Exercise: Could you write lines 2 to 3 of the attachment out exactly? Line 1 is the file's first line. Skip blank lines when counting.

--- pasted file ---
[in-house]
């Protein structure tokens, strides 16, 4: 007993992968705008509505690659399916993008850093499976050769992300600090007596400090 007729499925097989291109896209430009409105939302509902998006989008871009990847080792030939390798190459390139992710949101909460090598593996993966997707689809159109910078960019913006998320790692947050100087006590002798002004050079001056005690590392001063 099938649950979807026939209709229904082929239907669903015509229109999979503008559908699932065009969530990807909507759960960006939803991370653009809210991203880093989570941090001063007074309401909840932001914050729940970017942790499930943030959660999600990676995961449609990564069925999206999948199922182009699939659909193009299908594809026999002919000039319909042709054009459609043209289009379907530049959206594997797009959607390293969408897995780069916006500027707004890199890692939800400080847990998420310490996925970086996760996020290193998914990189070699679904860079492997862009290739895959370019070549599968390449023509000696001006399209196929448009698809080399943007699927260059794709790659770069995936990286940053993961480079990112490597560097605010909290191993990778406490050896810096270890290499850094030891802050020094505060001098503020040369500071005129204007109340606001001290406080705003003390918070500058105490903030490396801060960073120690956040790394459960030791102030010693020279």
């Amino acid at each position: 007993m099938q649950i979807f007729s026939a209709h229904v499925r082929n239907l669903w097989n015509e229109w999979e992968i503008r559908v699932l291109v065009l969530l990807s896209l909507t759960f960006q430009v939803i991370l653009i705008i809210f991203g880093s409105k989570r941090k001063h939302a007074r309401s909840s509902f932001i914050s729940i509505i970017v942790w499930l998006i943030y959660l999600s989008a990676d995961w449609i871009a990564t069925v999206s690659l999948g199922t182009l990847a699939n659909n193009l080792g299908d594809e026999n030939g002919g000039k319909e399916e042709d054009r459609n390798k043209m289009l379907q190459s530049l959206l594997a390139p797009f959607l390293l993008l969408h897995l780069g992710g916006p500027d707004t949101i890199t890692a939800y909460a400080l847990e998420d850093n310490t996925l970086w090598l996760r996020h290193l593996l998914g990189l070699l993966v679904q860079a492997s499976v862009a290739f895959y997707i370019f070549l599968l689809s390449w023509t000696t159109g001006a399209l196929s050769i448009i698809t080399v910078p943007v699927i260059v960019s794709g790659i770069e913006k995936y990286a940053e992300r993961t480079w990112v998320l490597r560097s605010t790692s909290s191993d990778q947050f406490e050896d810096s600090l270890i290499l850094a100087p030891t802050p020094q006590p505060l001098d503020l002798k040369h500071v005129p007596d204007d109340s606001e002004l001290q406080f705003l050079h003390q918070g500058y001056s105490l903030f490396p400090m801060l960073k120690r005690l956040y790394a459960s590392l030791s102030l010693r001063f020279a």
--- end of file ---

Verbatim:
């Protein structure tokens, strides 16, 4: 007993992968705008509505690659399916993008850093499976050769992300600090007596400090 007729499925097989291109896209430009409105939302509902998006989008871009990847080792030939390798190459390139992710949101909460090598593996993966997707689809159109910078960019913006998320790692947050100087006590002798002004050079001056005690590392001063 099938649950979807026939209709229904082929239907669903015509229109999979503008559908699932065009969530990807909507759960960006939803991370653009809210991203880093989570941090001063007074309401909840932001914050729940970017942790499930943030959660999600990676995961449609990564069925999206999948199922182009699939659909193009299908594809026999002919000039319909042709054009459609043209289009379907530049959206594997797009959607390293969408897995780069916006500027707004890199890692939800400080847990998420310490996925970086996760996020290193998914990189070699679904860079492997862009290739895959370019070549599968390449023509000696001006399209196929448009698809080399943007699927260059794709790659770069995936990286940053993961480079990112490597560097605010909290191993990778406490050896810096270890290499850094030891802050020094505060001098503020040369500071005129204007109340606001001290406080705003003390918070500058105490903030490396801060960073120690956040790394459960030791102030010693020279």
């Amino acid at each position: 007993m099938q649950i979807f007729s026939a209709h229904v499925r082929n239907l669903w097989n015509e229109w999979e992968i503008r559908v699932l291109v065009l969530l990807s896209l909507t759960f960006q430009v939803i991370l653009i705008i809210f991203g880093s409105k989570r941090k001063h939302a007074r309401s909840s509902f932001i914050s729940i509505i970017v942790w499930l998006i943030y959660l999600s989008a990676d995961w449609i871009a990564t069925v999206s690659l999948g199922t182009l990847a699939n659909n193009l080792g299908d594809e026999n030939g002919g000039k319909e399916e042709d054009r459609n390798k043209m289009l379907q190459s530049l959206l594997a390139p797009f959607l390293l993008l969408h897995l780069g992710g916006p500027d707004t949101i890199t890692a939800y909460a400080l847990e998420d850093n310490t996925l970086w090598l996760r996020h290193l593996l998914g990189l070699l993966v679904q860079a492997s499976v862009a290739f895959y997707i370019f070549l599968l689809s390449w023509t000696t159109g001006a399209l196929s050769i448009i698809t080399v910078p943007v699927i260059v960019s794709g790659i770069e913006k995936y990286a940053e992300r993961t480079w990112v998320l490597r560097s605010t790692s909290s191993d990778q947050f406490e050896d810096s600090l270890i290499l850094a100087p030891t802050p020094q006590p505060l001098d503020l002798k040369h500071v005129p007596d204007d109340s606001e002004l001290q406080f705003l050079h003390q918070g500058y001056s105490l903030f490396p400090m801060l960073k120690r005690l956040y790394a459960s590392l030791s102030l010693r001063f020279a």